Don’t look now: Big brother is watching you from an NS billboard

Amsterdam Central Station

Dutch railway company NS has admitted to allowing advertisers to use billboards fitted with cameras to monitor travellers’ attention to the boards, NOS reports.

The admission came after indignant social media users complained about a ‘smart’ billboard on Amersfoort central station.

It now transpires that Amsterdam central station has 35 digital billboards which register how many people look at the boards and for how long.

According to Guy Grimmelt, spokesperson for the billboards’ owner Exterion, there are now hundreds of billboards with cameras. ‘We’re in the pilot stage and most cameras aren’t switched on yet,’ he told NOS.




Chances are they will stay that way, NOS writes. According to spokesperson Sandra Loos of privacy watchdog Autoriteit Persoonsgegevens, the use of the cameras may well be illegal.

‘Cameras in public spaces are generally not allowed to be used for advertising purposes,’ she told NOS. ‘We can’t say more than that because we are still looking into it. But we are talking to NS and if there is a serious breach of privacy we will take measures.’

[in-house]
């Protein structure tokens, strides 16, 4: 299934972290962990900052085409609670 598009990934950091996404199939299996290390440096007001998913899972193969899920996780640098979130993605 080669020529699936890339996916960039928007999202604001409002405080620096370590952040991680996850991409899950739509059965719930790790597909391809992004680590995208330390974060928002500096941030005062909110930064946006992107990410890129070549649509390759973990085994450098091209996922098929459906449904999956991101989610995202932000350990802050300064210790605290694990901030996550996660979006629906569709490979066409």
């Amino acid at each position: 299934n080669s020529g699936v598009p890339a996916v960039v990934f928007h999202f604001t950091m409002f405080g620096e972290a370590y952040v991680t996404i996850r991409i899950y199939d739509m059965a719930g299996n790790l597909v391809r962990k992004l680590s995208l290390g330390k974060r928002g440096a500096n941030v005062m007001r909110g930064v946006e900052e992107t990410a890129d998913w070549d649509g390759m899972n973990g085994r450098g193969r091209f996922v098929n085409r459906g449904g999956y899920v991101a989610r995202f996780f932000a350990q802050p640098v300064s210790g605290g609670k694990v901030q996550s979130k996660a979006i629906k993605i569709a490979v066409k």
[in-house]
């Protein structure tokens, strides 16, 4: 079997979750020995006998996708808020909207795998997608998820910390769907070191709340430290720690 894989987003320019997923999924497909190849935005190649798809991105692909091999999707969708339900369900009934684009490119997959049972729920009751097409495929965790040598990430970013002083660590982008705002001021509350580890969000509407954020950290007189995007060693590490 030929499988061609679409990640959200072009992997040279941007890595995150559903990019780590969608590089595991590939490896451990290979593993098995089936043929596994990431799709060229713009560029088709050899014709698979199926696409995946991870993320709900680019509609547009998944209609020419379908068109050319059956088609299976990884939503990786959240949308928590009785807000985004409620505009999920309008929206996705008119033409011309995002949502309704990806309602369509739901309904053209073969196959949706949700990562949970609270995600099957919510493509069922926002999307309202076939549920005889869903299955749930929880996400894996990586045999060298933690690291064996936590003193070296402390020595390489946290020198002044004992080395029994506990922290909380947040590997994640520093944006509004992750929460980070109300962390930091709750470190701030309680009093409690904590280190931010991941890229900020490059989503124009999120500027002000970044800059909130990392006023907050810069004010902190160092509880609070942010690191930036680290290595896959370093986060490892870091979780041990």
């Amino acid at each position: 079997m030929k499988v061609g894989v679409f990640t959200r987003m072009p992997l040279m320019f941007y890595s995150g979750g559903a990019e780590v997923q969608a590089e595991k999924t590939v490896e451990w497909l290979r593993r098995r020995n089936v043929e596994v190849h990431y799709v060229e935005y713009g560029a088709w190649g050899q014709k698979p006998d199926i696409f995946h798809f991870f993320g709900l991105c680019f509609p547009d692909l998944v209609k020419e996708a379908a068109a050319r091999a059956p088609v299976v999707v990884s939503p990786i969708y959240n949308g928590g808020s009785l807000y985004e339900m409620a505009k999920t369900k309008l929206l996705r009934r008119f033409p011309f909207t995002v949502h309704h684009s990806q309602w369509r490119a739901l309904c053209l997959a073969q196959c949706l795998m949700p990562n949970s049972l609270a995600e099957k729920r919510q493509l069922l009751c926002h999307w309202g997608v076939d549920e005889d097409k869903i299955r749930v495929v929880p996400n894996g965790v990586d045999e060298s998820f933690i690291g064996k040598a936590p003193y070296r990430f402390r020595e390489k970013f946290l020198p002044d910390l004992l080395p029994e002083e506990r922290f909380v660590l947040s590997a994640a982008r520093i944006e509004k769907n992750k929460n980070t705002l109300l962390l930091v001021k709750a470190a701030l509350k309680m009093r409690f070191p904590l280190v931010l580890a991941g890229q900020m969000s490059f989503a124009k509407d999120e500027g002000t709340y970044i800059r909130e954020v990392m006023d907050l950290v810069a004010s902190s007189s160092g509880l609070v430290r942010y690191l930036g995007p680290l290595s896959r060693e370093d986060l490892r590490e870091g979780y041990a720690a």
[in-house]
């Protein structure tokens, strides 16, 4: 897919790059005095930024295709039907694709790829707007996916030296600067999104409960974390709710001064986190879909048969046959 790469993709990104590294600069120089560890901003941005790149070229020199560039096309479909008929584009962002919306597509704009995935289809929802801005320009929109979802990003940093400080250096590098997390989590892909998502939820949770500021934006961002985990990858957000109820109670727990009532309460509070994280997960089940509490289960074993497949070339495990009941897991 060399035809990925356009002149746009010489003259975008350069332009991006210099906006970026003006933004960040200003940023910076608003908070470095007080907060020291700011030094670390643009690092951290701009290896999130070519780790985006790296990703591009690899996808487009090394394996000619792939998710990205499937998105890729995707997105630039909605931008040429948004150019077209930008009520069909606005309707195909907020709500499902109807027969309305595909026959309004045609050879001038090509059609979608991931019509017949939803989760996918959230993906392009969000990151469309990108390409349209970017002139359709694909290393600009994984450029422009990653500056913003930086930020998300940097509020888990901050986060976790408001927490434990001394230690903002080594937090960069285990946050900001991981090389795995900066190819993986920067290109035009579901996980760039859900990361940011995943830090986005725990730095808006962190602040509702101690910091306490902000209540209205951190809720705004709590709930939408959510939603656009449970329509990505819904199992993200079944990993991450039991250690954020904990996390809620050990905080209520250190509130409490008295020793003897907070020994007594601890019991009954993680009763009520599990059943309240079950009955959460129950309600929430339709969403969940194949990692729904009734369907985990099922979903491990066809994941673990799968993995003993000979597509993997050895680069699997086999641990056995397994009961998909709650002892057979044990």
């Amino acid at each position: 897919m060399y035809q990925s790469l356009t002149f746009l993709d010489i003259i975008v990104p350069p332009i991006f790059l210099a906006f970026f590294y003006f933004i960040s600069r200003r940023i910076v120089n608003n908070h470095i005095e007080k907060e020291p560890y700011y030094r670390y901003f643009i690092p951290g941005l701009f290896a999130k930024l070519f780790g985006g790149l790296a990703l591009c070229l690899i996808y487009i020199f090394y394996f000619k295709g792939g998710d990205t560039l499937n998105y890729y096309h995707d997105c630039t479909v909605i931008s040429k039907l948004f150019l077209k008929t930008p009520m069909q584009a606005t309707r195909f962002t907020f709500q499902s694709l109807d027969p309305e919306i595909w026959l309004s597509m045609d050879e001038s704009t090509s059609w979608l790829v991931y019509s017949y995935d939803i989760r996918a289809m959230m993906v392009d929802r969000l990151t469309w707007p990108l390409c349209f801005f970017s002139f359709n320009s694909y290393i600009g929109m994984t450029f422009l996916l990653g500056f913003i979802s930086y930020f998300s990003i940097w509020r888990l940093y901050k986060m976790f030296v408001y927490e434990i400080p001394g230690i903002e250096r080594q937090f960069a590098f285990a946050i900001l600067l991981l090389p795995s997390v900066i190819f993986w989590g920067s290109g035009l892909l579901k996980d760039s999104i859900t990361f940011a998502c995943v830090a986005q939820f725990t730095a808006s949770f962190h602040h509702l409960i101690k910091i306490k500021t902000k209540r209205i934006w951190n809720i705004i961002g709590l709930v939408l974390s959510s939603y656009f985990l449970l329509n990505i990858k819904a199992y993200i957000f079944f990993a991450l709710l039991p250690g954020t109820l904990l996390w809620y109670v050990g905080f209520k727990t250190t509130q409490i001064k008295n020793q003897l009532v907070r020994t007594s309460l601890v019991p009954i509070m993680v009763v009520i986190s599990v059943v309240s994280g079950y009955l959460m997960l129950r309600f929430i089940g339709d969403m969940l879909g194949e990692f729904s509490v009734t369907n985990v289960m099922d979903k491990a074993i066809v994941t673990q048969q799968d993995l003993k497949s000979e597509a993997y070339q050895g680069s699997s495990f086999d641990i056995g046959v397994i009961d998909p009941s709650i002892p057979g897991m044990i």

Sensors not cameras

Exertion says the privacy of the travellers is ‘guaranteed’ and that the images are not kept, and only used to count the number of persons and how long they look at a given billboard. ‘We call them sensors rather than cameras,’ Gremmelt told NOS, ‘although technically they are cameras.’

The cameras do not recognise faces, or register emotions, the company claims. But Loos says that even if people can be recognised even for a short time before the images are anonymised, it would still constitute a breach of privacy.

It s unclear how many of the billboards are being used at the moment. Travellers’ organisation Maatschappij voor Beter OV and civil rights organisation Bits of Freedom have objected to the boards.

‘This is a public space and NS is allowing its passengers to be spied on,’

Bits of Freedom spokesperson Ton Siedsma told NOS. ‘It’s impossible to avoid the cameras.’